5 tips to form and train a rescue task force for active shooter incidents

An effective rescue task force response to reduce active shooter casualties starts with planning and training between all public safety responders


Kristina Anderson is alive today because of the rescue task force’s coordinated response and triage during the April 16, 2007 Virginia Tech shooting. Anderson told 2015 NTOA Annual Conference attendees, in a moving and inspiring keynote address, that she was shot three times and critically wounded during the attack. Now fully recovered, she has made it her mission to advocate for safer schools through the Koshka Foundation

Law enforcement agencies across the United States are creating rescue task forces as a preferred response model to an active shooter incident. A rescue task force team includes law enforcement to provide force protection and medical teams, typically comprised of fire and EMS personnel, to treat the wounded during an active threat.

While there are no standards for creating and implementing a rescue task force, there are a number of agencies who are sharing their leading practices, challenges and lessons learned. Through the International Public Safety Association’s Rescue Task Force Committee, I regularly interface with agencies to discuss their hard lessons learned and practices. Below are five training and communications tips that I have gleaned over the years from law enforcement, fire and EMS agencies. 

1. Include law enforcement, fire service, EMS and 911 call takers/dispatchers in training and drills
Bringing together four separate public safety disciplines for curriculum development and training drills is easier said than done, but it is a necessary step for an effective integrated response. Agencies should expect terminology barriers between the disciplines, varying degrees of situational awareness and an overall hesitation to talk to one another. Including all four disciplines early on to develop the practical exercise scenarios will improve front line communications during training drills and improve your response when an incident occurs.

Inviting 911 call takers/dispatchers, the first first responders, is an important practice so they develop a better sense of the communications, activity and stress that occurs on scene. They are often fielding multiple calls from several sources during an event and inviting them to the table from the beginning will streamline your agency’s response. At a minimum, make sure to inform the communications center when your agency is running drills so they know how to direct any 911 calls they might receive from concerned citizens.    

2. Invite and involve SWAT
SWAT team members are often great instructors for classroom training and can provide force protection during practical exercises. It is fairly common for SWAT teams to run active shooter training drills and the rescue task force is another aspect to active shooter training. Involving the SWAT team at the inception of a rescue task force should be a widely adopted practice and their participation will help with buy-in from patrol and other members of your department.

3. Network with the other disciplines during drills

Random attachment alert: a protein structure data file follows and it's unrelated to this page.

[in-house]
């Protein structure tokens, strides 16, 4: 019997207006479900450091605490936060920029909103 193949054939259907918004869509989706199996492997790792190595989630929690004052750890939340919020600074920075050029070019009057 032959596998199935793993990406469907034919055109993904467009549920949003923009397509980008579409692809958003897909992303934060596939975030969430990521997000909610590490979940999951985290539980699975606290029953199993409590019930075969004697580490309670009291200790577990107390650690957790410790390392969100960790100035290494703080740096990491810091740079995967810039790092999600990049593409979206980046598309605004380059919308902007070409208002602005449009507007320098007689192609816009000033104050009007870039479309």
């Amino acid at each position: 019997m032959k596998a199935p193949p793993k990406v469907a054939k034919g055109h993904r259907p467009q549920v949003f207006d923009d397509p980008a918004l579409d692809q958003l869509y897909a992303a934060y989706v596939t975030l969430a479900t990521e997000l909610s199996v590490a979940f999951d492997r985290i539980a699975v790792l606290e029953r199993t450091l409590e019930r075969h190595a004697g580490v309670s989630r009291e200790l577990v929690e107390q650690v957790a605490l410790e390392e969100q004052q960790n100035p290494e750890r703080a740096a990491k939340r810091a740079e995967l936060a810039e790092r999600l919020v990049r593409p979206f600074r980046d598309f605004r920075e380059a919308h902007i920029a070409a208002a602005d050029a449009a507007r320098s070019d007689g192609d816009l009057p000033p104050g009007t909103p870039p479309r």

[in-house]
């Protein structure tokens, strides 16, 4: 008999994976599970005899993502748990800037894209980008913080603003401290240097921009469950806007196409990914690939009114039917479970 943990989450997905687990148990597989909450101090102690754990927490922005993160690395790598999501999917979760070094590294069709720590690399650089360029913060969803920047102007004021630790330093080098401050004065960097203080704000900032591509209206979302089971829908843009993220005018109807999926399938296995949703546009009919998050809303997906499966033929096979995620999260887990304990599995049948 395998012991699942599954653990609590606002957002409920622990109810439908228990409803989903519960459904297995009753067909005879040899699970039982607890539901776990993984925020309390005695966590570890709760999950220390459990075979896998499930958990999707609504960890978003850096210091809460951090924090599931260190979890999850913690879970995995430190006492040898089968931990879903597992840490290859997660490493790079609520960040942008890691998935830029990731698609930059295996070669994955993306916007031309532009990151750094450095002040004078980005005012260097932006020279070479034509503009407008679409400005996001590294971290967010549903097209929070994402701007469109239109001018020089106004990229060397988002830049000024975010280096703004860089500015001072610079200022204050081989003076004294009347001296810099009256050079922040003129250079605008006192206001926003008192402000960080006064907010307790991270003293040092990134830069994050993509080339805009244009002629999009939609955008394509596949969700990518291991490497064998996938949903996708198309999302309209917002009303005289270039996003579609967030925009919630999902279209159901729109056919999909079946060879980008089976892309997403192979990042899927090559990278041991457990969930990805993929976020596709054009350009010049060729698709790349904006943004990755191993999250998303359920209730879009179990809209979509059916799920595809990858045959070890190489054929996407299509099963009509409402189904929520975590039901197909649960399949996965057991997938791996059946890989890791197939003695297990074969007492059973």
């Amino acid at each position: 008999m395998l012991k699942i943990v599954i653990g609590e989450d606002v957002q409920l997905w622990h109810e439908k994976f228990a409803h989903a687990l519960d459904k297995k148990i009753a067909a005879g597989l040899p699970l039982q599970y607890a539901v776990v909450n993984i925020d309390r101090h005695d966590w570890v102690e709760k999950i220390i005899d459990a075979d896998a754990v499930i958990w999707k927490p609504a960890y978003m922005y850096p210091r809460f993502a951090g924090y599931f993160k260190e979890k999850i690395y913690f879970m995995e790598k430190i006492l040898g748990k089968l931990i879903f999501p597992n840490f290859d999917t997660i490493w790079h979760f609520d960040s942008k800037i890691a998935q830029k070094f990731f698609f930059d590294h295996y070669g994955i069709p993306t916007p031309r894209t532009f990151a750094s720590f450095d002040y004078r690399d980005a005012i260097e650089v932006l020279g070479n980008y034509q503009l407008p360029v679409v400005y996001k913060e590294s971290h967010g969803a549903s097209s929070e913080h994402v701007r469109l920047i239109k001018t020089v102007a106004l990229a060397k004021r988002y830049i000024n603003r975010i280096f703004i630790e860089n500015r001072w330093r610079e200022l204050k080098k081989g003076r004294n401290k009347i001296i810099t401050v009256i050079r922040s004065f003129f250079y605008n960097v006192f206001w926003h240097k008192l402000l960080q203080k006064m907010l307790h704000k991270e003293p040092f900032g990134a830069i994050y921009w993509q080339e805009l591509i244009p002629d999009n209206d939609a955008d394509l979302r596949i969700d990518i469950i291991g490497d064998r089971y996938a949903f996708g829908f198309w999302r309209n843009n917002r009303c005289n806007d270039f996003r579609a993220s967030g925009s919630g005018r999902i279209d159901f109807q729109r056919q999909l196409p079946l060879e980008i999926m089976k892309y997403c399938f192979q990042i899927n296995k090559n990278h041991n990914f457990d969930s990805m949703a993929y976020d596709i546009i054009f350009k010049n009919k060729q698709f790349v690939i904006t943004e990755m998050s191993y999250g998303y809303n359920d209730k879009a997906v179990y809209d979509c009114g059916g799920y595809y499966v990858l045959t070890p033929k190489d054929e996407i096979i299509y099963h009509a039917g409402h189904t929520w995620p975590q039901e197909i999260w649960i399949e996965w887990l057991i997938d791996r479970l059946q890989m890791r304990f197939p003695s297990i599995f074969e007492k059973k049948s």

There has to be an established trust between one another when operating under high stress and the only way to establish that trust is by getting to know one another. I observed a rescue task force training drill in the National Capital Region last year. Before the drill started, two things were immediately apparent. First, cliques formed by type of discipline and department. Second, there was an obvious physical distance between the police officers, firefighters and dispatchers. Each group was in their comfortable clique and not taking the opportunity to network. The instructors did a great job calling out each group and encouraged cross-discipline engagement.

4. Emphasize verbal communication during drills
Verbal communication between responders is essential. If a medic wants to move into or through the warm zone to access patients, he or she has to ask law enforcement for an escort through the warm zone. The ability to communicate between one another is a simple concept, but in practice it’s not as easy as it seems.

I’ve observed this issue on two separate occasions, in two separate agencies. Both agencies struggled with the medical team personnel quietly requesting to move. During training, the instructors must encourage the participants to speak up and request to move, especially when operating in the warm zone.   

5. Situational awareness varies between public safety disciplines
A cop inherently knows not to walk slowly in front of an open doorway or a big window during an active threat. A firefighter or medic may not recognize those as dangers. It is important for law enforcement to educate everyone during the drills about possible dangers in a given area and explain why walking tall in front of a window while in the warm zone may not be a good idea.

Explaining the difference between the cold, warm and hot zones will help the rescue team understand the risk level and the type of environment in which they are operating. The zone concept can be complicated during an active threat, but taking the time to educate and describe the differences between the zones will benefit everyone on the rescue team. 

Many agencies that have an established rescue task force are more than willing to share their policies and training curriculum with others. Often times, agencies with established rescue task forces are amenable to inviting individuals outside their jurisdiction to observe a drill. If the opportunity is available for you to attend another agency’s training drill, I encourage you to take it. Learning from others outside your jurisdiction will result in a stronger, more integrated rescue task force for your department.  

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